John Joseph Adams, ed., Loosed Upon the World: The Saga Anthology of Climate Fiction
(Simon & Schuster/Saga Press Sep 2015)

Adams selects stories from an impres­sive roster of authors for this anthology of 26 stories about climate change. Authors include Margaret Atwood, Paolo Bacigalupi, Seanan McGuire, and Robert Silverberg.


Margaret Atwood, The Heart Goes Last
(Doubleday/Talese Sep 2015)

Noted author Atwood presents this near-future dystopian SF fix-up novel, revised from five novellas previously published online. The Positron Project in the town of Consilience has inhabitants spend alternating months in town and in jail.


Greg Bear, Killing Titan
(Orbit Oct 2015)

Master Sergeant Venn and his team head to Saturn’s moon, Titan, where a strange object has been seen. The second book in a series begun in War Dogs. ‘‘After this much set-up, the Titan section has some serious expectations to live up to, and it does not disap­point… as strong a mid-trilogy volume as you could want.’’ [Russell Letson].


Lila Bowen, Wake of Vultures
(Orbit Oct 2015)

Dark fantasy mixes with Westerns in this first book in The Shadow series, following Nettie Lonesome, a half-breed girl who dresses like a boy and was raised by people who treat her like a slave – until she kills a strange man and develops the ability to see monsters. This is a pen name for Delilah S. Dawson.


Zen Cho, Sorcerer to the Crown
(Ace Sep 2015)

England’s magic is disappearing in this historical fantasy novel set in an alternate Regency England. The Sorcerer Royal – already a scandal as a freed slave – may have to stoop so low as to ally with a woman to figure out what is going on. A first novel from a winner of the Crawford Award for her short fiction collection Spirits Abroad.


Seth Dickinson, The Traitor Baru Cormorant
(Tor Sep 2015)

This SF novel of a brilliant woman plotting rebellion in the Empire of Masks is the first novel from a writer known for his short fiction. ‘‘By the end, this somewhat mannerpunk volume succeeds in building and exploring a morally treacherous world populated with exotic characters whose hearts nonetheless align with ours.’’ [Paul Di Filippo]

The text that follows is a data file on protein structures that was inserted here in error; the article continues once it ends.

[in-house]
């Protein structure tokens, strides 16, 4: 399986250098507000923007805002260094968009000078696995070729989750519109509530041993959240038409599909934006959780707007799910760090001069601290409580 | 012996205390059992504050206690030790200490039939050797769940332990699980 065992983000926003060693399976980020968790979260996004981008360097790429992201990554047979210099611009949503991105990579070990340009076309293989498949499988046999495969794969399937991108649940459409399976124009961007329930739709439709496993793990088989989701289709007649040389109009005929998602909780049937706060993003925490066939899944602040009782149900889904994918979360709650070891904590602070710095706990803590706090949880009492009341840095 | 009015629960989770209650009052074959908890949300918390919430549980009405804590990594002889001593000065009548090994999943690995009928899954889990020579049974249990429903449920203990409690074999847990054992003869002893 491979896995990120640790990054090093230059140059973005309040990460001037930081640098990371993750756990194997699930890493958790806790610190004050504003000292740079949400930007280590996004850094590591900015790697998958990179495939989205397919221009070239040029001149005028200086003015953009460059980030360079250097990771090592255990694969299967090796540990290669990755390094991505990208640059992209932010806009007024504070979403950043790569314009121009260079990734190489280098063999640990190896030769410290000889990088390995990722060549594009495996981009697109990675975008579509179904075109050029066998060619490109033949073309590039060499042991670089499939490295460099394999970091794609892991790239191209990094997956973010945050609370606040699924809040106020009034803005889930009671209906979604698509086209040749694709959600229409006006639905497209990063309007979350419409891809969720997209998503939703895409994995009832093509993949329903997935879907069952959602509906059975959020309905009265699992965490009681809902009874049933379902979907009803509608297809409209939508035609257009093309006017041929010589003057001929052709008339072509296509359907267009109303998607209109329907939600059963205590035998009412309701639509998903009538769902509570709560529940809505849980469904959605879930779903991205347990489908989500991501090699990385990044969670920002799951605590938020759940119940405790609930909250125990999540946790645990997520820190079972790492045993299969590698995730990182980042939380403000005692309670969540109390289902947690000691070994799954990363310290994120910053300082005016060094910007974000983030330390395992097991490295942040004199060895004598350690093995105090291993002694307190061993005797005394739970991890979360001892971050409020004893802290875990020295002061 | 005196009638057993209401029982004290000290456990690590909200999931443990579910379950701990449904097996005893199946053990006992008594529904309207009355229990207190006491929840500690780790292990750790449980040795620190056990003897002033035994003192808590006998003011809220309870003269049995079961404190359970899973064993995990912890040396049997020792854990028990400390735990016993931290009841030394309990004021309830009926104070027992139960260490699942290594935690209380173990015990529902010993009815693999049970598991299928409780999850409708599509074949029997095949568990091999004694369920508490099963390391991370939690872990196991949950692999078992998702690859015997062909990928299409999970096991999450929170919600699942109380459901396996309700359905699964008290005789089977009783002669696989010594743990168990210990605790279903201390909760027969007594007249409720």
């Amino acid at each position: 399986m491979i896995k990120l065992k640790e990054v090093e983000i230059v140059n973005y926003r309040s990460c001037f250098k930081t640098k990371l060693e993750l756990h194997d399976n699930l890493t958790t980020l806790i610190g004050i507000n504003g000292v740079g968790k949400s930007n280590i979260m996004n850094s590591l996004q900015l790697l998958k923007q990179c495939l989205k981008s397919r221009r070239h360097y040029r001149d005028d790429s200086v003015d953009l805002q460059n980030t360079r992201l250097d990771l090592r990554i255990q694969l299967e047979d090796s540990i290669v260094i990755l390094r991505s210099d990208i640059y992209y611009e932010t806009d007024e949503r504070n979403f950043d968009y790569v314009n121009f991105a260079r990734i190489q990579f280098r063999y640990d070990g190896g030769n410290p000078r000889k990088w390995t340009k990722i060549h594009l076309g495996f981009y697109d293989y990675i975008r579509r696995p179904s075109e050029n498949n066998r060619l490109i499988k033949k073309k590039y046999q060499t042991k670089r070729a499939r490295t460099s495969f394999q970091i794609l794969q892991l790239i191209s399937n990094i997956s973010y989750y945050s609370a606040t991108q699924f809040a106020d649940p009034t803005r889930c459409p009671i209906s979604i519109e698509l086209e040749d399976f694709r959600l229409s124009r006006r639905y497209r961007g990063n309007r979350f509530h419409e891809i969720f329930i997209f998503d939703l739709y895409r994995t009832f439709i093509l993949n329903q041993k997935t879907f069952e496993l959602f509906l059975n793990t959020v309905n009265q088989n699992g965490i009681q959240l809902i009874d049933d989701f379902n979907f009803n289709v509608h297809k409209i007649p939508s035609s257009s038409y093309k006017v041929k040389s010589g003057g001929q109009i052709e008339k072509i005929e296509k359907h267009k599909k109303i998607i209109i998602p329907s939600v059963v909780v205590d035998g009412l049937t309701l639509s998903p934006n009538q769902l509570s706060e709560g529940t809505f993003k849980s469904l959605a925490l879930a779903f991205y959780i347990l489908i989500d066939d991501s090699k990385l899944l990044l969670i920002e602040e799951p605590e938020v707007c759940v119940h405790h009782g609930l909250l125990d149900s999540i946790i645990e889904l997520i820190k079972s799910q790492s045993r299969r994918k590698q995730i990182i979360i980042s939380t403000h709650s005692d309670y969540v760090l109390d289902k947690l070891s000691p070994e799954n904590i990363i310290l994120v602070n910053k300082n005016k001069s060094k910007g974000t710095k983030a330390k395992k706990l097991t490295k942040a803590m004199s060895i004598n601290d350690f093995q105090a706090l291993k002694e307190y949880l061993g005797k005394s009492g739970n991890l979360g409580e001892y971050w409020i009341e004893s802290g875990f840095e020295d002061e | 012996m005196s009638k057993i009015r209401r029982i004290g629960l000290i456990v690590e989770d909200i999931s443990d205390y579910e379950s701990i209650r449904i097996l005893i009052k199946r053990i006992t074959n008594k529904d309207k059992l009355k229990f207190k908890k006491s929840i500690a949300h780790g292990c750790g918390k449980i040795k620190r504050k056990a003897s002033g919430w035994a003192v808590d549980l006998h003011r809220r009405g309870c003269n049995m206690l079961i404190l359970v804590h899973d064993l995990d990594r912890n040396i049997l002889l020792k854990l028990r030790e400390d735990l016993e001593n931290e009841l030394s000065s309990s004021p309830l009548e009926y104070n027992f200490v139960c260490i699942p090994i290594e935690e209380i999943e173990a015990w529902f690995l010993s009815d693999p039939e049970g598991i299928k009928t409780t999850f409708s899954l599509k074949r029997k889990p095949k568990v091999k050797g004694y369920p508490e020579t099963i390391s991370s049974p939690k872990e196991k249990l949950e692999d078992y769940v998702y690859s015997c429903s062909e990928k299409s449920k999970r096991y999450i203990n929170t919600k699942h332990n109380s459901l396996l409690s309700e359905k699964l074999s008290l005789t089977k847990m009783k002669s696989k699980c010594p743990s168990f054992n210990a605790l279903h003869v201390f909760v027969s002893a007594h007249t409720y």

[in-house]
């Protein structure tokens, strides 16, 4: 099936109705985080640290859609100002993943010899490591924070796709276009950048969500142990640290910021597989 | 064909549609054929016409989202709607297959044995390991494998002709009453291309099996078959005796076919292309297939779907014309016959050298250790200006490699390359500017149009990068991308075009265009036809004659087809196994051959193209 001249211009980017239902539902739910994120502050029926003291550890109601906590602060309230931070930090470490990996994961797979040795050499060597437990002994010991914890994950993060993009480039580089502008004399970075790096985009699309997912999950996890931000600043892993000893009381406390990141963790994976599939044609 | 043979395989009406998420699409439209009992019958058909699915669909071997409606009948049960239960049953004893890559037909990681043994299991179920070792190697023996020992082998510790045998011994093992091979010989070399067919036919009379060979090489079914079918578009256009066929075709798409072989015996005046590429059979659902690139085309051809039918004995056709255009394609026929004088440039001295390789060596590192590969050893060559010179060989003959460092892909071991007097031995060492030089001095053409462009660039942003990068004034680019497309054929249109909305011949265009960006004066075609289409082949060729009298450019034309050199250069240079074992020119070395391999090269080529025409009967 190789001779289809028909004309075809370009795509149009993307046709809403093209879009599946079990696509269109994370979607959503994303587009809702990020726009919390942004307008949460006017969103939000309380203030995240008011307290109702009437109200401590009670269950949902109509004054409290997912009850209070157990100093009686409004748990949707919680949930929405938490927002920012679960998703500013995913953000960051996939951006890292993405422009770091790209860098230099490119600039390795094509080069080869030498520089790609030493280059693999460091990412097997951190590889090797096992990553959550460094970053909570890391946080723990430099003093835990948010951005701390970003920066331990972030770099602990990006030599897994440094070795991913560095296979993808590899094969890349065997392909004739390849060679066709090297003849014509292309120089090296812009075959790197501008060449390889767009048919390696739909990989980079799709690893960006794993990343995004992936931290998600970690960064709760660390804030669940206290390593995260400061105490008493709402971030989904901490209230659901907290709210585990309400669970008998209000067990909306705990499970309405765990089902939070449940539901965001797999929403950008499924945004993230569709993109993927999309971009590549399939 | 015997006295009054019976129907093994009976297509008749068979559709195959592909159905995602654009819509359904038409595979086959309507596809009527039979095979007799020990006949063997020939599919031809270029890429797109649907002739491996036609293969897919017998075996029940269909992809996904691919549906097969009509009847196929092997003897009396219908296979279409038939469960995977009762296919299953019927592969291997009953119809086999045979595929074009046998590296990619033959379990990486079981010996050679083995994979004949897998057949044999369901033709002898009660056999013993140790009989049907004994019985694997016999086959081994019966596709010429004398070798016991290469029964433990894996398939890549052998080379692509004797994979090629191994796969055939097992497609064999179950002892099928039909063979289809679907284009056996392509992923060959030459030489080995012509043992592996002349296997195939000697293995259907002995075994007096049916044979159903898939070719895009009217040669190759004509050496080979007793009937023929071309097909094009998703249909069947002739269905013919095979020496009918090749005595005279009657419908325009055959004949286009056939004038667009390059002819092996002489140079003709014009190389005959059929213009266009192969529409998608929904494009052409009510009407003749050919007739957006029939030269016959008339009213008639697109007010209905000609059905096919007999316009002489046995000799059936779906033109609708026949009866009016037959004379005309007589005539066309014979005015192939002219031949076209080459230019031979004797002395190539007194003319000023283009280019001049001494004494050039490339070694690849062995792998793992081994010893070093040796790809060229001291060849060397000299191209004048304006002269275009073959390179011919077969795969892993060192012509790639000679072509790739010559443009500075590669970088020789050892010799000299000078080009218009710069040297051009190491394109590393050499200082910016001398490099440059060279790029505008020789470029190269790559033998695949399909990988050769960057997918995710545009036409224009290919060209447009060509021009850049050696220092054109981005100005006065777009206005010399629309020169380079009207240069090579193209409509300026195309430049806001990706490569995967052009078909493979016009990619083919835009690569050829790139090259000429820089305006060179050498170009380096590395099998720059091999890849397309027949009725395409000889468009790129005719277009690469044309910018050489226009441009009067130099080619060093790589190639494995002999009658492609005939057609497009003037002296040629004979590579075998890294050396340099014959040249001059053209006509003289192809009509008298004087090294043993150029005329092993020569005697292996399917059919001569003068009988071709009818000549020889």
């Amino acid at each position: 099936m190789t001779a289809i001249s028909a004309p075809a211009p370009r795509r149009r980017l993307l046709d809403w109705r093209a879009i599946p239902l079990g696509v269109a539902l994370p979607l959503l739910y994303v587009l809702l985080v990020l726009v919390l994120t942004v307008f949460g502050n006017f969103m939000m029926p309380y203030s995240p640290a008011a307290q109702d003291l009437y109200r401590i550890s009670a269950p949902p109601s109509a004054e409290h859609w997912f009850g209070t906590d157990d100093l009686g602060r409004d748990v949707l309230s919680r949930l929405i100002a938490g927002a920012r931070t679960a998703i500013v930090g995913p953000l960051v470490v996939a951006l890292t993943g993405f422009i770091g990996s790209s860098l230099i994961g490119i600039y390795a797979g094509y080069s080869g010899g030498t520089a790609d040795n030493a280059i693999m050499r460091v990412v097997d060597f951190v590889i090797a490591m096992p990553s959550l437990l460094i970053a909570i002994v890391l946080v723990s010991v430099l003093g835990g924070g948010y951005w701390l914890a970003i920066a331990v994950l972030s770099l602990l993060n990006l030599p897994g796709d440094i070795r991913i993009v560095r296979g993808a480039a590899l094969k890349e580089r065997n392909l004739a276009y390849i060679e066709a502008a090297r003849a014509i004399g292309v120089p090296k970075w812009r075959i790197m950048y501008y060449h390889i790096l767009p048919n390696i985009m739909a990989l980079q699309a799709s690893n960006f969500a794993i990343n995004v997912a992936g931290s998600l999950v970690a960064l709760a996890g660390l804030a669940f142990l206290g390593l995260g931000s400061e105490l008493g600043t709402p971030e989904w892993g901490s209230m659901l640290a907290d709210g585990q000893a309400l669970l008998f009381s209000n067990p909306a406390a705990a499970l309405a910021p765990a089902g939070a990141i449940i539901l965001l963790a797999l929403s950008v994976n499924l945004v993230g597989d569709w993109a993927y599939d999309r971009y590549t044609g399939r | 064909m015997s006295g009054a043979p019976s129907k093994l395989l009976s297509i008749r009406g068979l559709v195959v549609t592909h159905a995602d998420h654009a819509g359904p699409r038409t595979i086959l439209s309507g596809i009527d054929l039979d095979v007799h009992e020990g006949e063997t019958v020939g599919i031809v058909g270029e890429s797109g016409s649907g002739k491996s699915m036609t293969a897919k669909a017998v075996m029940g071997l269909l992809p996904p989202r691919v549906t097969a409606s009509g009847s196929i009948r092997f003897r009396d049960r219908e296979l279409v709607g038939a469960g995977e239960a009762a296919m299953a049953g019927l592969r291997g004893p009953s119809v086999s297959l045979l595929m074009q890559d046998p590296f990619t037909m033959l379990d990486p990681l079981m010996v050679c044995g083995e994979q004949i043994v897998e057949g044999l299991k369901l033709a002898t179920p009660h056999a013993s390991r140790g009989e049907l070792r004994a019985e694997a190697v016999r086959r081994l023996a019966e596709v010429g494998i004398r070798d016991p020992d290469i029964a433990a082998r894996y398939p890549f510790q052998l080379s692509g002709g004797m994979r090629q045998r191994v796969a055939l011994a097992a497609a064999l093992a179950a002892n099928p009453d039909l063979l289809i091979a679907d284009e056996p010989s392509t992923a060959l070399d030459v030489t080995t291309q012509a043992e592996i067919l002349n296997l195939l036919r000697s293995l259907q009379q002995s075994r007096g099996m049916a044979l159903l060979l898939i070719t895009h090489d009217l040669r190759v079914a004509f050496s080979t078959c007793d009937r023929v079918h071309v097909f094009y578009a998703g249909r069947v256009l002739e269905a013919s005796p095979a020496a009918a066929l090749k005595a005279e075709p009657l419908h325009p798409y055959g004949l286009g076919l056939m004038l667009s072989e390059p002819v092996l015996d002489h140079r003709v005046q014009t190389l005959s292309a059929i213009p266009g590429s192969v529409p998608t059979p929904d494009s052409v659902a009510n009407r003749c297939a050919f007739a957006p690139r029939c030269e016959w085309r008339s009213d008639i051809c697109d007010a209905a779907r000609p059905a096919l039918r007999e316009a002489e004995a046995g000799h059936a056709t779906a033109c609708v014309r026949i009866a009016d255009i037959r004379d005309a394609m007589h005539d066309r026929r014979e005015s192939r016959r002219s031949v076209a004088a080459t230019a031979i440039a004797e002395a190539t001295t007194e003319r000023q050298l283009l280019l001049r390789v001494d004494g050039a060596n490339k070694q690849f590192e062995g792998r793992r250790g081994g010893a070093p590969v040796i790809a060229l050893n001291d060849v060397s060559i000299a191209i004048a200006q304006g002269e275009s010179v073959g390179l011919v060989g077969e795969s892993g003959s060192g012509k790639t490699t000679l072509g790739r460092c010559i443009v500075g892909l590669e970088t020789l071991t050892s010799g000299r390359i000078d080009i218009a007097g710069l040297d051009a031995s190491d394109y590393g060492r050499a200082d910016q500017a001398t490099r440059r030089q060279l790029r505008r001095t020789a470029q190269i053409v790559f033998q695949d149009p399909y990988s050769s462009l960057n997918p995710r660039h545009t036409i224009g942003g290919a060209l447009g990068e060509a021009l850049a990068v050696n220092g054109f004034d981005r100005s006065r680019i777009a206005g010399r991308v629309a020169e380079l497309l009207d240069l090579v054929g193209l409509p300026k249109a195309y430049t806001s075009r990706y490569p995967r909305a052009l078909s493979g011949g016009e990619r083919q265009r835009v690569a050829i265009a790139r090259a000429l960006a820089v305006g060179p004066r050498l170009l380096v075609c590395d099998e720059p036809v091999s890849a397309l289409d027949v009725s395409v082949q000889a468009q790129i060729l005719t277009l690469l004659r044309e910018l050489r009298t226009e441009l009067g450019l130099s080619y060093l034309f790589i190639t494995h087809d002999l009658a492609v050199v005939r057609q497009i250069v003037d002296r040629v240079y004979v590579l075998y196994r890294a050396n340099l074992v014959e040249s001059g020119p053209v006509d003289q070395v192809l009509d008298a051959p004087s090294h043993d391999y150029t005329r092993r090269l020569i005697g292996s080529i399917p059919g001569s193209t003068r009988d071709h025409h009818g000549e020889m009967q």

Will Elliott, The Pilo Traveling Show
(Resurrection/Underland Sep 2015)

The dark and creepy show must go on in this sequel to The Pilo Family Circus. Jamie is drawn back to the circus with its new boss, and Jamie’s belief that he’s immune to the clown paint – until his evil twin is found and reanimated.


Laura Anne Gilman, Silver on the Road
(Simon & Schuster/Saga Press Oct 2015)

Fantasy novel, the first in the Devil’s West series set in an alternate world, one which intriguingly has the Devil in charge of a large part of the mid-West, what in another world would be the USA’s Louisiana Purchase. Teenaged Isobel, just freed from years as the Devil’s indentured servant, chooses to keep working for him as his Left Hand, but first must go on the road with an experienced rider to meet people and learn how to spot and solve problems – of which there are many.


Kameron Hurley, Empire Ascendant
(Angry Robot Oct 2015)

The second book in the Worldbreaker Saga, acclaimed for its complex worldbuilding, gender-bending characters, and new takes on fantasy tropes. ‘‘The novel achieves what the most important fantasy strives for: it gives us a world the like of which we have never quite seen before, but that offers us some often unpleasant and provocative shocks of recogni­tion.’’ [Gary K. Wolfe on The Mirror Empire.]


Ann Leckie, Ancillary Mercy
(Orbit Oct 2015)

The third SF novel in a trilogy begun with the Hugo and Nebula Award-winning Ancillary Justice. ‘‘This brings a very satisfactory sense of closure to these three volumes.’’


George R. R. Martin, A Knight of the Seven Kingdoms
(Bantam Oct 2015)

Prequels to A Song of Ice and Fire, set almost 100 years earlier, these three novellas in the Dunk and Egg series follow the wandering knight, Ser Duncan the Tall, and his squire, Egg. Previously published in anthologies, these come with new illustrations by Gary Gianni that help make this a treat for Martin’s fans.


Ian McDonald, Luna: New Moon
(Tor Sep 2015)

SF novel about life on the moon, three generations into development, ruled by five incorporated fami­lies – and the Corta family risks losing it all when their founder Adriana dies, if her five children can’t work together. A heady mix of incorporated warfare, major new human achievements (and abuses), and struggles for survival in a lawless frontier society where every breath is charged for. ‘‘The best moon novel I’ve seen in many years.’’ [Gary K. Wolfe]


Ilana C. Myer, Last Song Before Night
(Tor Sep 2015)

A young woman runs away to live as a male musi­cian and lyricist in a land where society forbids such things to women, and poems and songs were once magic. An impressive first novel.


Terry Pratchett, The Shepherd’s Crown
(HarperCollins Sep 2015)

The final book in the overall Discworld series is also the fifth in the young-adult Tiffany Aching series, which finds Tiffany in charge of opposing a new invasion of the elves, recruiting witches to help defend the Chalk and the mountains near Lancre. With a special appearance by DEATH, this is a surprisingly touching, and fitting, finale to the Discworld series.


Ken Scholes, Blue Yonders, Grateful Pies and Other Fanciful Feasts
(Fairwood Press Aug 2015)

Scholes’s third collection presents 16 inventively varied stories (one a collaboration with Jay Lake) and one poem. ‘‘Scholes can adopt so many themes and voices… with combinations of myth and music, hope and grief.’’ [Faren Miller]